Quantum computers, known for their ability to leverage quantum mechanical phenomena for computations, have shown promise in surpassing classical computers in solving complex computational and optimization problems. While some quantum computers have achieved impressive results in certain tasks, their advantage over classical computers is yet to be definitively and consistently demonstrated. However, a recent theoretical study conducted by Ramis Movassagh, a researcher at Google Quantum AI, formerly at IBM Quantum, aims to mathematically prove the notable advantages of quantum computers. In his paper published in Nature Physics, Movassagh demonstrates that simulating random quantum circuits and estimating their outputs is exceedingly difficult for classical computers, providing insight into the potential power of quantum computing.
One of the fundamental questions in the field of quantum computation is whether quantum computers are exponentially more powerful than classical ones. This question is at the heart of the Quantum Supremacy conjecture, which Movassagh refers to as the Quantum Primacy conjecture. Despite its widespread acceptance, establishing rigorous mathematical proof for this conjecture has been an ongoing challenge.
Researchers have been exploring various ways to demonstrate the advantages of quantum computers over classical ones, employing both theoretical and experimental studies. A crucial step in this endeavor is to prove that classical computers struggle to achieve the precision and accuracy of quantum computers. Movassagh’s interest in this field was piqued during a talk at MIT, where a colleague presented a result providing evidence for the hardness of random circuit sampling (RCS). RCS involves sampling from the output of a random quantum circuit and was being considered as a candidate for demonstrating quantum primacy. Movassagh, though initially skeptical of working in this field, was inspired to find a better proof and contribute to solving the long-standing problem.
Movassagh’s mathematical proof diverged significantly from previous methods. He developed a set of new mathematical techniques that demonstrate that the output probabilities of an average case (random quantum circuit) are as challenging as the worst-case scenario. The key element is the use of the Cayley path, a low-degree algebraic function, to interpolate between the worst-case and average-case circuits. By utilizing the Cayley path, Movassagh showed that the random circuits are essentially as difficult as the worst-case scenario. Unlike previous proofs, Movassagh’s approach does not rely on approximations and provides explicit bounds for errors, enhancing researchers’ ability to assess its robustness.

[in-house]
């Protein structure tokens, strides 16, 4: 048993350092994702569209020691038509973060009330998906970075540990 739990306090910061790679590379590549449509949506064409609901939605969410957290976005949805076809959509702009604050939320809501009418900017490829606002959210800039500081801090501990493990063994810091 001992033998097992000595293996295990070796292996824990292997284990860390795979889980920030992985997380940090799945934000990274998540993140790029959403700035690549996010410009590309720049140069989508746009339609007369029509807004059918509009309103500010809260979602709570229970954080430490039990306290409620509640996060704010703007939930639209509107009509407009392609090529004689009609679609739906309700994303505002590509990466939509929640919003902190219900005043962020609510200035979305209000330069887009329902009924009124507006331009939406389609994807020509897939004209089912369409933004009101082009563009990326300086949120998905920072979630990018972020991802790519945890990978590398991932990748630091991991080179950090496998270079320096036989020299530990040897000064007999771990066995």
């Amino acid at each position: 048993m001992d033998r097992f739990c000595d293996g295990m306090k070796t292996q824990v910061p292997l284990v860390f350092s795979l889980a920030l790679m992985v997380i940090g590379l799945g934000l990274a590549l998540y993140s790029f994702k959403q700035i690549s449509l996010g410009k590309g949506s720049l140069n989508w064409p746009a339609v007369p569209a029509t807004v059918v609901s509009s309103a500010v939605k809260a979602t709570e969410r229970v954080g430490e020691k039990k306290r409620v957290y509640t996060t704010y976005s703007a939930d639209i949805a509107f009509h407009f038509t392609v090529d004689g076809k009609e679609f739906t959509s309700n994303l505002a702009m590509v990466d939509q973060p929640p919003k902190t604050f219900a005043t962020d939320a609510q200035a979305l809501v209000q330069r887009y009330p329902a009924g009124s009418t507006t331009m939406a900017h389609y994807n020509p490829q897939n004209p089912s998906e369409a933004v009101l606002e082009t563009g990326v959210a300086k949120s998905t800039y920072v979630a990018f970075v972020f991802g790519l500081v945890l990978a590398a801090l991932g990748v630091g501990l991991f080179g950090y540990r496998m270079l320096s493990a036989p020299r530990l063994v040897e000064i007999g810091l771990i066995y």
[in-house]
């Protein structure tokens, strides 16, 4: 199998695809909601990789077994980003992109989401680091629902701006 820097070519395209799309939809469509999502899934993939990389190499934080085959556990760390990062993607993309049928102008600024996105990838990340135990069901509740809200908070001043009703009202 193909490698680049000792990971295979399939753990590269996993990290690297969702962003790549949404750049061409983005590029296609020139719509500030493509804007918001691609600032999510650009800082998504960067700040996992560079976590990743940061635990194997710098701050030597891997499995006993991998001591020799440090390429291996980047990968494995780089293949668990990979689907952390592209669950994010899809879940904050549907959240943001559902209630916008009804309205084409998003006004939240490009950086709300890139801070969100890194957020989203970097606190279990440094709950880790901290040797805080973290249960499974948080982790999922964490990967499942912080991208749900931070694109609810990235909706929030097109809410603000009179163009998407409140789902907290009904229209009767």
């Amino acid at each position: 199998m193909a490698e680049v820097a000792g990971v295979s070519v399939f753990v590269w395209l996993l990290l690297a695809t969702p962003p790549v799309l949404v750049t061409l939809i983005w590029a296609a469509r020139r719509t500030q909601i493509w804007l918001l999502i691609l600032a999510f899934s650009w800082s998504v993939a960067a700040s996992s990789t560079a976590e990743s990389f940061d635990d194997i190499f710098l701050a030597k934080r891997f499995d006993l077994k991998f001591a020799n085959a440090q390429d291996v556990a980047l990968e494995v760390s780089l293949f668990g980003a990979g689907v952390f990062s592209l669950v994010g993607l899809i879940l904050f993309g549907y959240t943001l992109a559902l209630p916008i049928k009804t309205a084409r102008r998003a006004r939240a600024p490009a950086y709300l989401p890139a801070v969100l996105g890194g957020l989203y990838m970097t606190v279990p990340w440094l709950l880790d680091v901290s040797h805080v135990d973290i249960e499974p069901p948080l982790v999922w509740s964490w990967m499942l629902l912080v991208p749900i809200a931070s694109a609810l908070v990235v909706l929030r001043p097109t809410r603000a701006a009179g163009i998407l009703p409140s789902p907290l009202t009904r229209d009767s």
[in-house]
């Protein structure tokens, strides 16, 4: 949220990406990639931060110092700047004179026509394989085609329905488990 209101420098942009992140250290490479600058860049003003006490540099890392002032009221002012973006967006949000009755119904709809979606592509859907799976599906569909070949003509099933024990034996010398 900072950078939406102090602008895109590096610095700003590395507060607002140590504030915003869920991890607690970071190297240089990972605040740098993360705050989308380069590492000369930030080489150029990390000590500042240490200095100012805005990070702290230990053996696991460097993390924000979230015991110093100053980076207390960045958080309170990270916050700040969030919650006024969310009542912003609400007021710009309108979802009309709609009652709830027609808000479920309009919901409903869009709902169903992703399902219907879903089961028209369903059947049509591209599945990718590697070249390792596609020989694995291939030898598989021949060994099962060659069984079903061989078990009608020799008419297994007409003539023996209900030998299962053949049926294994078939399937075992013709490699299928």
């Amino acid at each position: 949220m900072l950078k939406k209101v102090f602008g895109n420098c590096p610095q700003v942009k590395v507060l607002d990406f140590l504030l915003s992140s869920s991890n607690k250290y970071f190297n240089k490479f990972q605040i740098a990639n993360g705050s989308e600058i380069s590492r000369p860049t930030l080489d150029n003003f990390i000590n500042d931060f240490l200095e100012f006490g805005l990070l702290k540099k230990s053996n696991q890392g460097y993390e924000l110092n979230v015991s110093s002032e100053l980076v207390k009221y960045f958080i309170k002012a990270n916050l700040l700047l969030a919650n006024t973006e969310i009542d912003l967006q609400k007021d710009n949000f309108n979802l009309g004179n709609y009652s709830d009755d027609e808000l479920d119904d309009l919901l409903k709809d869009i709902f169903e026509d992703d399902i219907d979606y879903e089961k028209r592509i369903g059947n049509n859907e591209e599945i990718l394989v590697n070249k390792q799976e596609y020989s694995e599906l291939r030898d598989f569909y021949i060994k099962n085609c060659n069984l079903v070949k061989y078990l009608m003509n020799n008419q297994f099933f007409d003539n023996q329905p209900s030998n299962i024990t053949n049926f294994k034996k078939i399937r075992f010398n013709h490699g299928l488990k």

Since the conception of Movassagh’s proof, both his research group and other teams have further tested and improved its robustness. The proof not only sheds light on the potential computational barriers for the classical simulation of quantum circuits but also introduces new mathematical techniques with applications in quantum cryptography, computation and complexity, and coding theory. Moreover, this proof represents a promising path towards ultimately challenging the Extended-Church Turing thesis, a significant goal in quantum complexity theory.
Movassagh’s recent work marks a crucial contribution to the ongoing exploration of the advantages of quantum computers over classical computers. Moving forward, he plans to leverage his current proof to further demonstrate the immense potential of quantum computers in tackling specific problems. His future studies aim to expand the application of his work to the hardness of other tasks, providing a more comprehensive understanding of the intractability of quantum systems. Additionally, Movassagh is investigating the potential applications of his research in quantum cryptography and aims to prove the quantum primacy conjecture, potentially disproving the Extended Church-Turing thesis.
Ramis Movassagh’s groundbreaking work offers a mathematical proof that showcases the potential of quantum computers. Through innovative techniques and a fresh perspective, he has advanced the understanding of the advantages of quantum computing. As researchers continue to improve and build upon his work, we may inch closer to uncovering the true power and potential of quantum computers, paving the way for a quantum revolution in computation and problem-solving.